Crystal Structures of Minerals in the Lower Mantle

June K. Wicks, Thomas S. Duffy

Research output: Chapter in Book/Report/Conference proceedingChapter

9 Scopus citations

Abstract

The crystal structures of lower mantle minerals are vital components for interpreting geophysical observations of Earth's deep interior and in understanding the history and composition of this complex and remote region. While bridgmanite, ferropericlase, and Calcium silicate (CaSiO3) perovskite are expected to make up the bulk of the mineralogy in most of the lower mantle, other phases such as Silicon dioxide (SiO2) polymorphs or hydrous silicates and oxides may play an important subsidiary role or may be regionally important. This chapter describes the crystal structure of the key minerals expected to be found in the deep mantle and discusses some examples of the relationship between structure and chemical and physical properties of these phases. There is considerable interest in the potential role of hydrogen in deep-mantle crystal structures, as the presence of hydrogen can strongly affect physical and chemical properties such as melting, viscosity, phase transitions, and seismic velocities.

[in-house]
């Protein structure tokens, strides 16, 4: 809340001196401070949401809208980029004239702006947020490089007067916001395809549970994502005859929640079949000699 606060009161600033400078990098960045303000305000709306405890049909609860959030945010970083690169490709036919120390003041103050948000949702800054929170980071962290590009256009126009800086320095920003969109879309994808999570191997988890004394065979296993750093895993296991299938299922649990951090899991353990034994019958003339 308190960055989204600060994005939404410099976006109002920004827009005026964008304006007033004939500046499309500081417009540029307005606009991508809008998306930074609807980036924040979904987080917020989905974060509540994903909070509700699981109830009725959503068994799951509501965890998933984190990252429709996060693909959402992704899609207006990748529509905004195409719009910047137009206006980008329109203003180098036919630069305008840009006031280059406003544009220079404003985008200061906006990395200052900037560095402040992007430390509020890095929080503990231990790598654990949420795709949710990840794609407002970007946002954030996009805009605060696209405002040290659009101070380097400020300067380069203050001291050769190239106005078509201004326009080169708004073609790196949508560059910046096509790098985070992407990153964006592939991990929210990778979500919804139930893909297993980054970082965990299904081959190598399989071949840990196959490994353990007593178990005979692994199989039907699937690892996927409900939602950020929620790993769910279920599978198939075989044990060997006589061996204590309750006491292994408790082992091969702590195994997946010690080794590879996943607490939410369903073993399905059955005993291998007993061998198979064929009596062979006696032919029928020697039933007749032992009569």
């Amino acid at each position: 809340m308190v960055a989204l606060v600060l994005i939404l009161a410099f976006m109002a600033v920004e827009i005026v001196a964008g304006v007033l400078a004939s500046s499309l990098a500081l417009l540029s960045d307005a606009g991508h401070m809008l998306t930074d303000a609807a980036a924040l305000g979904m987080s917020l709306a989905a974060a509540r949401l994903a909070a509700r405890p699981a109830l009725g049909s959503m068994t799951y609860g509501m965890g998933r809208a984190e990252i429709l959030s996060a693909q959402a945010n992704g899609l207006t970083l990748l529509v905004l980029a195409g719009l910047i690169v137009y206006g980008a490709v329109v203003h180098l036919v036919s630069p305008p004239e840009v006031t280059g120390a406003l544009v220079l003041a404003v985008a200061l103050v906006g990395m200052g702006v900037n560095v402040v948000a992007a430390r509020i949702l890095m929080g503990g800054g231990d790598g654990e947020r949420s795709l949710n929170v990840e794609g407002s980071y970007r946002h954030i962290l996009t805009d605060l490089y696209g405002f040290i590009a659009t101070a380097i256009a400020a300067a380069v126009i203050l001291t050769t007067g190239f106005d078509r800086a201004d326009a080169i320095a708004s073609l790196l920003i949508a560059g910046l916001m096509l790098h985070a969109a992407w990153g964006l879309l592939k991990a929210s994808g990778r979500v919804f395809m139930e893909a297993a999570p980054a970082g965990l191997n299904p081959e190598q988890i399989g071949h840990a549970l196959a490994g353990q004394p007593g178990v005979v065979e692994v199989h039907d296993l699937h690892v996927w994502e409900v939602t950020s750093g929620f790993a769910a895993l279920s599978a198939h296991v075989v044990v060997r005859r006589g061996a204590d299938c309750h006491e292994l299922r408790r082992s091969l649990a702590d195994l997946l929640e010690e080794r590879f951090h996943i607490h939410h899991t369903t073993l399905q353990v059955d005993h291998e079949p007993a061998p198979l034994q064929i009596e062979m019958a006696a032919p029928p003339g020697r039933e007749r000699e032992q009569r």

Original languageEnglish (US)
Title of host publicationDeep Earth
Subtitle of host publicationPhysics and Chemistry of the Lower Mantle and Core
Publisherwiley
Pages69-87
Number of pages19
ISBN (Electronic)9781118992487
ISBN (Print)9781118992470
DOIs
StatePublished - Jan 1 2015

All Science Journal Classification (ASJC) codes

  • Earth and Planetary Sciences(all)

Keywords

  • Bridgmanite
  • Calcium silicate perovskite
  • Deep-mantle crystal structures
  • Ferropericlase
  • Hydrous silicates

Fingerprint Dive into the research topics of 'Crystal Structures of Minerals in the Lower Mantle'. Together they form a unique fingerprint.

Cite this